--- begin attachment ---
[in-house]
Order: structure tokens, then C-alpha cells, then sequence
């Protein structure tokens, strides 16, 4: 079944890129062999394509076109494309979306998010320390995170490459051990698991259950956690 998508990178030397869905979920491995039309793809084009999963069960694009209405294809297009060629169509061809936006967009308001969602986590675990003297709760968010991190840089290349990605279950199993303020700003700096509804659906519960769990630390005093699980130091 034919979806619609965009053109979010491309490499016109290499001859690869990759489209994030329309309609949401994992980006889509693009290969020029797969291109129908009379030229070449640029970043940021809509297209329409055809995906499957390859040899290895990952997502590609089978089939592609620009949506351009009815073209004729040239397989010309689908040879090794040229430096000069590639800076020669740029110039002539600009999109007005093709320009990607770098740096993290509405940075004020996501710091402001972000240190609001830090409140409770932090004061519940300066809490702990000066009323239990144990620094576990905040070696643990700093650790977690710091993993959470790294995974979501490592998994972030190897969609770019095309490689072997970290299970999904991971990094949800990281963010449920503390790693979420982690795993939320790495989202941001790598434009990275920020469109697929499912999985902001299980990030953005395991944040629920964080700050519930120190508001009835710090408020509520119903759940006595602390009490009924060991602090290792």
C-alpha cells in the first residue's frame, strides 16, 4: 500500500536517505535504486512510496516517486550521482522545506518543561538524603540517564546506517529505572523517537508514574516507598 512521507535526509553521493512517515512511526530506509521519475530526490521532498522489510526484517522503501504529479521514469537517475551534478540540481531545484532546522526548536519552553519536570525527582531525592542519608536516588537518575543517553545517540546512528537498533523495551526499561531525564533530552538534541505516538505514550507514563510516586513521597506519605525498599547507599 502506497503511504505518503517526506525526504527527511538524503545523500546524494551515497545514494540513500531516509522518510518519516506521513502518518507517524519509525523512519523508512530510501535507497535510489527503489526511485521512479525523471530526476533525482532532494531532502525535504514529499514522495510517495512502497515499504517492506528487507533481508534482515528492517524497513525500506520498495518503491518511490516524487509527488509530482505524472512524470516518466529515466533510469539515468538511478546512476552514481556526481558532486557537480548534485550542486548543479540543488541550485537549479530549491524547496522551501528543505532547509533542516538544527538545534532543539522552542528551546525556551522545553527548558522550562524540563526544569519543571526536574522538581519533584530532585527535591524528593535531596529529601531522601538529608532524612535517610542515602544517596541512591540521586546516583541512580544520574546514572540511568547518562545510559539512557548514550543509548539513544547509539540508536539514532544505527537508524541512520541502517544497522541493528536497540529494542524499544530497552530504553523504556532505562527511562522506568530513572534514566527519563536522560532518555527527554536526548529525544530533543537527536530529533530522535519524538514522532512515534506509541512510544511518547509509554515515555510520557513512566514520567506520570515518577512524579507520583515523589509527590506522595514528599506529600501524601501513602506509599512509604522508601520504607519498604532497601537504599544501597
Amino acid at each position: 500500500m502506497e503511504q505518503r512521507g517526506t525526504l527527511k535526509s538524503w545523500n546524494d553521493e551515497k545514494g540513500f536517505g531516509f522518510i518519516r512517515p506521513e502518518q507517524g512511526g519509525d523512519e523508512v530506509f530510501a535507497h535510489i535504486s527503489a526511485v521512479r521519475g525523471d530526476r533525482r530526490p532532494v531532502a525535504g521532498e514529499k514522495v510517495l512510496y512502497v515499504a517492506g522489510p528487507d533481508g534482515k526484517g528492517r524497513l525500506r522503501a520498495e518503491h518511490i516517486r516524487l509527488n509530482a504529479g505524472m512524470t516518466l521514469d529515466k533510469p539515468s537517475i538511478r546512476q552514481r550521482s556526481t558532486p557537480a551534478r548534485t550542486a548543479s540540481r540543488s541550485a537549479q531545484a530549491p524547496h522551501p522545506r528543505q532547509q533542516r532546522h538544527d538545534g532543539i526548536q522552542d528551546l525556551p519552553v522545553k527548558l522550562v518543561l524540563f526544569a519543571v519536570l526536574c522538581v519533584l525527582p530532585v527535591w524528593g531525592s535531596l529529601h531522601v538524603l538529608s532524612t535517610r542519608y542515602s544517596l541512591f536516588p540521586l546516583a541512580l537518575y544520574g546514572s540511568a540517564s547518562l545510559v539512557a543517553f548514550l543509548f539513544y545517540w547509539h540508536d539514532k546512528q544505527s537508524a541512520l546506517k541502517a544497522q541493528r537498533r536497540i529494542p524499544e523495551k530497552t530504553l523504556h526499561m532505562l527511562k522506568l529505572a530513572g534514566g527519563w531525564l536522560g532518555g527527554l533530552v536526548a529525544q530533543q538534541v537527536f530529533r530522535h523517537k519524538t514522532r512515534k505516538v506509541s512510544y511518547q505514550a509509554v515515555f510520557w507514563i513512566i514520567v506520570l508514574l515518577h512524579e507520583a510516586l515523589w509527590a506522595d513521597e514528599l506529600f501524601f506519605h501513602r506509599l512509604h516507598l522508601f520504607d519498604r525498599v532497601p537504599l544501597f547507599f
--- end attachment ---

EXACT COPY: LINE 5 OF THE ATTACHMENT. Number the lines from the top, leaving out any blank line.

Amino acid at each position: 500500500m502506497e503511504q505518503r512521507g517526506t525526504l527527511k535526509s538524503w545523500n546524494d553521493e551515497k545514494g540513500f536517505g531516509f522518510i518519516r512517515p506521513e502518518q507517524g512511526g519509525d523512519e523508512v530506509f530510501a535507497h535510489i535504486s527503489a526511485v521512479r521519475g525523471d530526476r533525482r530526490p532532494v531532502a525535504g521532498e514529499k514522495v510517495l512510496y512502497v515499504a517492506g522489510p528487507d533481508g534482515k526484517g528492517r524497513l525500506r522503501a520498495e518503491h518511490i516517486r516524487l509527488n509530482a504529479g505524472m512524470t516518466l521514469d529515466k533510469p539515468s537517475i538511478r546512476q552514481r550521482s556526481t558532486p557537480a551534478r548534485t550542486a548543479s540540481r540543488s541550485a537549479q531545484a530549491p524547496h522551501p522545506r528543505q532547509q533542516r532546522h538544527d538545534g532543539i526548536q522552542d528551546l525556551p519552553v522545553k527548558l522550562v518543561l524540563f526544569a519543571v519536570l526536574c522538581v519533584l525527582p530532585v527535591w524528593g531525592s535531596l529529601h531522601v538524603l538529608s532524612t535517610r542519608y542515602s544517596l541512591f536516588p540521586l546516583a541512580l537518575y544520574g546514572s540511568a540517564s547518562l545510559v539512557a543517553f548514550l543509548f539513544y545517540w547509539h540508536d539514532k546512528q544505527s537508524a541512520l546506517k541502517a544497522q541493528r537498533r536497540i529494542p524499544e523495551k530497552t530504553l523504556h526499561m532505562l527511562k522506568l529505572a530513572g534514566g527519563w531525564l536522560g532518555g527527554l533530552v536526548a529525544q530533543q538534541v537527536f530529533r530522535h523517537k519524538t514522532r512515534k505516538v506509541s512510544y511518547q505514550a509509554v515515555f510520557w507514563i513512566i514520567v506520570l508514574l515518577h512524579e507520583a510516586l515523589w509527590a506522595d513521597e514528599l506529600f501524601f506519605h501513602r506509599l512509604h516507598l522508601f520504607d519498604r525498599v532497601p537504599l544501597f547507599f